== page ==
Kenneth L Abbott, MD, FACP  |  4/14/2022

Compassionate Competence

Several weeks ago, I noted in this space the recent conferring of the DAISY (“Diseases Attacking the Immune SYstem”) Award on the CHMC Infusion Center, the first such award in the organization to a team rather than an individual. Within the nursing profession, this internationally recognized designation is highly significant and prized, considered a special honor because it comes from the very persons whom nurses serve, their patients, as well as health care professionals and colleagues who wish to draw attention to the best examples of nursing excellence. Registered nurses consider the DAISY Award prestigious and unique, for there are no comparable honors in the field.

To get a better, more personal sense of the perspective of an award recipient, I spoke with Renee Sbrocco, one of six nurses who comprise the team. Mrs. Sbrocco began her work in oncology nursing at Cornell in New York City. Upon moving to Calvert County, she joined the staff of what was then Calvert Memorial Hospital. Over 27 years, she has worked in the emergency department, the ICU, and the endoscopy suite; for the last 16 years, however, the health system has employed her many skills and talents to excellent effect in the Main Infusion Center. Because of her vast experience and insights, she is well positioned to tell us more about what the DAISY Award means to her and her colleagues.


Renee Sbrocco, RN

The Infusion Center received this award two months ago in a surprise ceremony. What was it like that day?
Very emotional. There were a lot of happy tears. We know we work well together and it is gratifying that others think so highly of what we do.

Why is it significant that this award for nursing excellence was given to you as a team?
We are more like a family than a team, with mutual support, encouragement, and building up. Because of the seriousness of this work, we rely on one another, not just in the physical acts of giving chemotherapy or blood transfusions, but also to help make it through stress and difficulties. Everything associated with COVID over the past two years put an extra layer of problems on top of our everyday challenges. Sometimes stress forces people apart. We made a pact as a team not to let this happen. Every month we have a special dinner together—we call it Taco Tuesday. A deceptively simple occasion that keeps our morale up and the team close.

The DAISY Foundation has already recognized several excellent individual nurses working for CHMC, and the medical center has many excellent patient care delivery teams. Why, in your opinion, was Main Infusion the first to receive this team award?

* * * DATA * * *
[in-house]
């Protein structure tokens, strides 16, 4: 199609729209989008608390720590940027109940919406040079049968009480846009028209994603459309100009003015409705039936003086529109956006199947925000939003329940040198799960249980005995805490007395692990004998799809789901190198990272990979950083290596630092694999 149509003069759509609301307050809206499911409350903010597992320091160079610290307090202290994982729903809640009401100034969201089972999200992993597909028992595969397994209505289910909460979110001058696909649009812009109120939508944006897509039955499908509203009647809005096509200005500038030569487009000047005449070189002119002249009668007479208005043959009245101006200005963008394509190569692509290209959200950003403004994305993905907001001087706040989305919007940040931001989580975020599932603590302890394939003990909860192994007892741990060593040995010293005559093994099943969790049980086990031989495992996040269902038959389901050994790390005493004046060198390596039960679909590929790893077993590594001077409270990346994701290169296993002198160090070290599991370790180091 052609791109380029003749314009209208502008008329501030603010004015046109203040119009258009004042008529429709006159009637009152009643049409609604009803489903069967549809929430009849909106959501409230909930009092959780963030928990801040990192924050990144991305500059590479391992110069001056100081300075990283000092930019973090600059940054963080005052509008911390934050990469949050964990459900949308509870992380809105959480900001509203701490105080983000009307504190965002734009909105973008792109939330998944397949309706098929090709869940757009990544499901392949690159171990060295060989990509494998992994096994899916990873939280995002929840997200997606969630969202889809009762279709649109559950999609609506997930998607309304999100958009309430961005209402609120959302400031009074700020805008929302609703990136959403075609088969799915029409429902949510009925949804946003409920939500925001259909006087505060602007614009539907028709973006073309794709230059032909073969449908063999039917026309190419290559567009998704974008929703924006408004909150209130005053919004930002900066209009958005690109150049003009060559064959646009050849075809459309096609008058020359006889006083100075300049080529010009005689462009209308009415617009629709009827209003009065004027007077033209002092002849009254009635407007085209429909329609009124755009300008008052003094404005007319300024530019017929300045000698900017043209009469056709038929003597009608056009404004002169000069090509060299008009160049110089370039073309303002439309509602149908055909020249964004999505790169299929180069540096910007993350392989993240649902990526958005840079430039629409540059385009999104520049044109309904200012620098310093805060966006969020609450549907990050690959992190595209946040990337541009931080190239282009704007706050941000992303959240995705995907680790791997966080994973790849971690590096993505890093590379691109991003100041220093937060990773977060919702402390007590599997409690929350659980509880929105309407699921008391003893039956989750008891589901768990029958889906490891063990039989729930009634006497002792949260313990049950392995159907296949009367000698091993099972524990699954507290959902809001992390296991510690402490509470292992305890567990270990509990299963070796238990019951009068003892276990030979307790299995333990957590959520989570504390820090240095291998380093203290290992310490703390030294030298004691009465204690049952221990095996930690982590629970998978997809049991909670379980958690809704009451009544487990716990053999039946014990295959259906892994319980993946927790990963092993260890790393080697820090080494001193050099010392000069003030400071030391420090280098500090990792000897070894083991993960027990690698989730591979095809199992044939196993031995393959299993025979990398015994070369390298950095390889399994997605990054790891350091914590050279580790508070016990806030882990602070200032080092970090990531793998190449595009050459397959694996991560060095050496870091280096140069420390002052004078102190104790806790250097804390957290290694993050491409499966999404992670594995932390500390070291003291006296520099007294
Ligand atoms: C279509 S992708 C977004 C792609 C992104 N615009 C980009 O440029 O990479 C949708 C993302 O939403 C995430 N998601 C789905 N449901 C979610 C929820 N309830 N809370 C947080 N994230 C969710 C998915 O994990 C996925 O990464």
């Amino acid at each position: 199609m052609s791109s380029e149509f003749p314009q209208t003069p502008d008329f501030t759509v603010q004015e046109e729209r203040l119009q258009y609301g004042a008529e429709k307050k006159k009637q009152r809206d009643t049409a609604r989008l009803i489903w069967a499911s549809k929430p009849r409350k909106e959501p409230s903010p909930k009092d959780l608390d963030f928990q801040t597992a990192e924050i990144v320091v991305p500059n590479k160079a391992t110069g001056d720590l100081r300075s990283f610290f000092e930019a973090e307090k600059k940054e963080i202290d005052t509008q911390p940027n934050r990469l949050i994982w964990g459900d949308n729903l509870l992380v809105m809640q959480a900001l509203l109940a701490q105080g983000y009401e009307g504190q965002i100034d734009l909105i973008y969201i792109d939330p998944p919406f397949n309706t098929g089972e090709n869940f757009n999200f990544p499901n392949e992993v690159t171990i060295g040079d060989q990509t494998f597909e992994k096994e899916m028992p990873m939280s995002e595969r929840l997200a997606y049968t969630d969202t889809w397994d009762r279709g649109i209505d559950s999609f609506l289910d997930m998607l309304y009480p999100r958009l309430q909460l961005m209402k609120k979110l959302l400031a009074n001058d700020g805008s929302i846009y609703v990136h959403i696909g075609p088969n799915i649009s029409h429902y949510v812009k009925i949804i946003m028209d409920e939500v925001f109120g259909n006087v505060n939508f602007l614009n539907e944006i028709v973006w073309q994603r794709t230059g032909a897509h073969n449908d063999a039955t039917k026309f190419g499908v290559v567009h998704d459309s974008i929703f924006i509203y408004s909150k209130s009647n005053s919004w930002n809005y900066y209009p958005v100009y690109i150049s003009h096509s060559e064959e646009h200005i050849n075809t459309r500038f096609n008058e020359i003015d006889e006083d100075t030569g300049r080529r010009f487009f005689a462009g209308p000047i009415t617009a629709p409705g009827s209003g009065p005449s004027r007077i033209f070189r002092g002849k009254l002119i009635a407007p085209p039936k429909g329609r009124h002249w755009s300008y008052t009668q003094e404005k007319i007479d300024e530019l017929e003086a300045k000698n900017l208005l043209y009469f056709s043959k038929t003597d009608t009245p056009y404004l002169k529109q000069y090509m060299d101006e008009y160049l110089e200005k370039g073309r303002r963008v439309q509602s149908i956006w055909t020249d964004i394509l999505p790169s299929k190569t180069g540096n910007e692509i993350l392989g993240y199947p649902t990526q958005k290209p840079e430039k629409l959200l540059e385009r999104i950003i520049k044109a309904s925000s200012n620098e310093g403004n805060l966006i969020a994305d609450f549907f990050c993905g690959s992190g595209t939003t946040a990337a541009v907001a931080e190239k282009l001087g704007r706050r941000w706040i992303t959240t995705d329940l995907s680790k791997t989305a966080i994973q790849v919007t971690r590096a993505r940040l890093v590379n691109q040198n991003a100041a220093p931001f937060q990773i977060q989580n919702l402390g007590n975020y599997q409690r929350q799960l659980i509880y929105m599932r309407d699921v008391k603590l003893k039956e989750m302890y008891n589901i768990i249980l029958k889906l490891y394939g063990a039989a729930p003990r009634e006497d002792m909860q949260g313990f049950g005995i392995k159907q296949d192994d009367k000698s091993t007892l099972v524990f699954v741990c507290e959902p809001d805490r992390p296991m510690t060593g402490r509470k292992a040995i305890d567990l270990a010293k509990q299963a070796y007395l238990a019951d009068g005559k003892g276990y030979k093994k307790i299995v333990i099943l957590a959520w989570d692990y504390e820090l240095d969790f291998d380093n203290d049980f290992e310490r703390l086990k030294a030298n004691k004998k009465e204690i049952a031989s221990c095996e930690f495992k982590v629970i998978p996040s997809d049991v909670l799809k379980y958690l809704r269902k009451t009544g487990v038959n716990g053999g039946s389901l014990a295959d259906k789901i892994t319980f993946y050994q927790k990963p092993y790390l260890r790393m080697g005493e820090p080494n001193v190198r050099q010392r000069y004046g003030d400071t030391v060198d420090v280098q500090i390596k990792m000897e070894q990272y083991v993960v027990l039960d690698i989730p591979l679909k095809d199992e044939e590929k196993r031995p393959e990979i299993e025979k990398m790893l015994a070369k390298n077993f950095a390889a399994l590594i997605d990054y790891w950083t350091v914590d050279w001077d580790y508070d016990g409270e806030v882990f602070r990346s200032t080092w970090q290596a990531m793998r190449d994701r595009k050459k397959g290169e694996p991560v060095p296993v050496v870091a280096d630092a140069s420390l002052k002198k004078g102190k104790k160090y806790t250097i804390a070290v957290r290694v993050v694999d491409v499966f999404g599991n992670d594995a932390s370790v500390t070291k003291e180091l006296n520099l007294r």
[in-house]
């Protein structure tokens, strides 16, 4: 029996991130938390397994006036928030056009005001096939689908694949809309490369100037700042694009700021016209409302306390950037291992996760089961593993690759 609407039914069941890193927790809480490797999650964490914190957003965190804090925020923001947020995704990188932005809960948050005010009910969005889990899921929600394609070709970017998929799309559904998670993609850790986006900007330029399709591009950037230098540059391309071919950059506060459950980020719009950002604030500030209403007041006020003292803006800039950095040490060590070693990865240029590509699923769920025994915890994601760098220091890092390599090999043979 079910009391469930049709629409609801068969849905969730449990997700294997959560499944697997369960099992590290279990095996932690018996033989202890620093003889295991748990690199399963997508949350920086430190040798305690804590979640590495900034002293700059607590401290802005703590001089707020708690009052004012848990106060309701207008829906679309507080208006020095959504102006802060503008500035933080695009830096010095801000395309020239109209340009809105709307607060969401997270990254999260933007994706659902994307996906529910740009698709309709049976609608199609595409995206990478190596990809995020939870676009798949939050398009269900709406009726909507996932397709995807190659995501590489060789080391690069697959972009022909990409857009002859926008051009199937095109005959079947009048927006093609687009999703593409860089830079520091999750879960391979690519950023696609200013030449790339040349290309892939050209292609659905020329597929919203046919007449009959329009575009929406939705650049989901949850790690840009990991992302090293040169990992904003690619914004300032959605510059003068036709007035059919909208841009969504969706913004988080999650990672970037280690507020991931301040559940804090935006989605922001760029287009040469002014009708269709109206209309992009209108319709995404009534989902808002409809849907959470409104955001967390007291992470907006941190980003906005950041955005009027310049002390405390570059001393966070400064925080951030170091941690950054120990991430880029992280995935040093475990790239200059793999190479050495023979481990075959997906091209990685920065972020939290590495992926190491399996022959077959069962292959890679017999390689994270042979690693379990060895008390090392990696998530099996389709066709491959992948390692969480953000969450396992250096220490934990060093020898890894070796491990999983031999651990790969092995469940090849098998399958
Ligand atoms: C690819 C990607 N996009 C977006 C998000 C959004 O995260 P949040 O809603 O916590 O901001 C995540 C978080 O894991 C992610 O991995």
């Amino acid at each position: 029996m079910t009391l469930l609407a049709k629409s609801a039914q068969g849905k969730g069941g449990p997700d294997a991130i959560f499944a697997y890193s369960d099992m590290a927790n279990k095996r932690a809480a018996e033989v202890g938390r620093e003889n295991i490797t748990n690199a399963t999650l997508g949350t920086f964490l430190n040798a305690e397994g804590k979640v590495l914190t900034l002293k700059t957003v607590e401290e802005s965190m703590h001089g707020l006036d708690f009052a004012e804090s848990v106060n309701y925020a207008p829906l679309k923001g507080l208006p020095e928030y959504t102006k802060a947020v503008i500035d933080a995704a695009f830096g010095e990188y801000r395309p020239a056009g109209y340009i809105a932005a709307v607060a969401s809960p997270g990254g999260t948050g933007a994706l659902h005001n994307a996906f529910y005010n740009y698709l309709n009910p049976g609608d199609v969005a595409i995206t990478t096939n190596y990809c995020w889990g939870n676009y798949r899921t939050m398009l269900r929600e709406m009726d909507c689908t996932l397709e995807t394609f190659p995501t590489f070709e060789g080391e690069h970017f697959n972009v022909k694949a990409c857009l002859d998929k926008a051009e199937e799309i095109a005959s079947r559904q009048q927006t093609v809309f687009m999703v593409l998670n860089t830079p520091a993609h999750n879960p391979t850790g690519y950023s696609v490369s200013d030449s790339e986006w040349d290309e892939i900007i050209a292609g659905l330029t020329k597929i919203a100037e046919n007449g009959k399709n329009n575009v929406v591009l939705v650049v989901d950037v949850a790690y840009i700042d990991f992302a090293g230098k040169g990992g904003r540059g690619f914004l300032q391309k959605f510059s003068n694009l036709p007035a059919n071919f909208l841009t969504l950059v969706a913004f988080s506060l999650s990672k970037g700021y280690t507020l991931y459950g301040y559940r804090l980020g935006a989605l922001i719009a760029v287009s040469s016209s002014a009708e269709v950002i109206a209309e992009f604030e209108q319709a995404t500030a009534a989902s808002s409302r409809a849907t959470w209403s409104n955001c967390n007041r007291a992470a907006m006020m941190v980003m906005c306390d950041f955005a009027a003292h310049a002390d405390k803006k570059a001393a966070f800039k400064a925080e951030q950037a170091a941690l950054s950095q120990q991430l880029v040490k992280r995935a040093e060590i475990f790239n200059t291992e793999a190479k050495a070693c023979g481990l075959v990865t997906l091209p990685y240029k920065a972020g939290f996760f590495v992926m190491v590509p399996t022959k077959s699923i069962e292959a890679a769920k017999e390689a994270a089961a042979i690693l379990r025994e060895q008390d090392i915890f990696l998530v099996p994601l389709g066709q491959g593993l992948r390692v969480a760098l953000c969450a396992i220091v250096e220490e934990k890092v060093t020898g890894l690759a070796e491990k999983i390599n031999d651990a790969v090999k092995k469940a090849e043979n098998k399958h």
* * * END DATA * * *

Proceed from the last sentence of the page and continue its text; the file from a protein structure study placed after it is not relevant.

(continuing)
Many people coming to the hospital receive their care on a short-term or episodic basis—you come in with a particular need, it gets taken care of, and you’re on your way again. Main Infusion, because of the nature of the illness we deal with, encounters its patients again and again over a much longer time. We have the chance to get to know our patients, on a personal basis, and often their families and caregivers as well. Again, COVID and the restrictions on visitors forced changes, with the infusion nurses “standing in” for the support that family members could no longer provide at chairside.

What drew you to work in the Infusion Center?
Sadly, cancer for so many threatens an early death, and I hate death. We do everything we can to defeat it. While we can’t and don’t fix everybody, most of our patients see improvement over time. I love helping people to live and to maximize whatever time remains to them, to get the most out of their lives. I believe this field is a special calling, one in which I receive back more than I give.

What is unique or special about the work done in the Infusion Center?
The longevity of the relationships we build in scary circumstances. I have a chance to come alongside someone in a life-defining journey, to use my heart as well as my head. I love to give people useful information and insight, to encourage and let them know others care. Helping them to understand what is going on usually helps them to deal with their disease and their treatment.

What challenges do you encounter?
As already mentioned, this is an emotional job, especially when you really do care. It exacts a toll when I lose someone I’ve known and worked with for months, even years. But the real rewards come when people do well. Even their family members and caregivers seem to benefit. With the passage of time, with improvements in cancer care that have produced longer life and better life, with technology that has enhanced communication throughout the oncology service, things are steadily better. We do miss having a view outside, a connection with nature. A bright sunny day, with the light playing off the green plants and flowers, can do wonders for the spirit of someone going through a difficult treatment course.

What as nurses do you want your patients to know about receiving care in the Infusion Center?
Communication is key. Please speak up. There are no bad questions, and there is no bad time to ask them. I’d much rather explain something twenty times than have the question never asked.

On behalf of a grateful community, I thank Renee Sbrocco along with Kathy Bendle, Debbie Clark, Jenny Dixon, Erin Parks, and Holli Truitt for their dedication and commitment to the highest ideals of the nursing profession. They bless the Calvert community every day.
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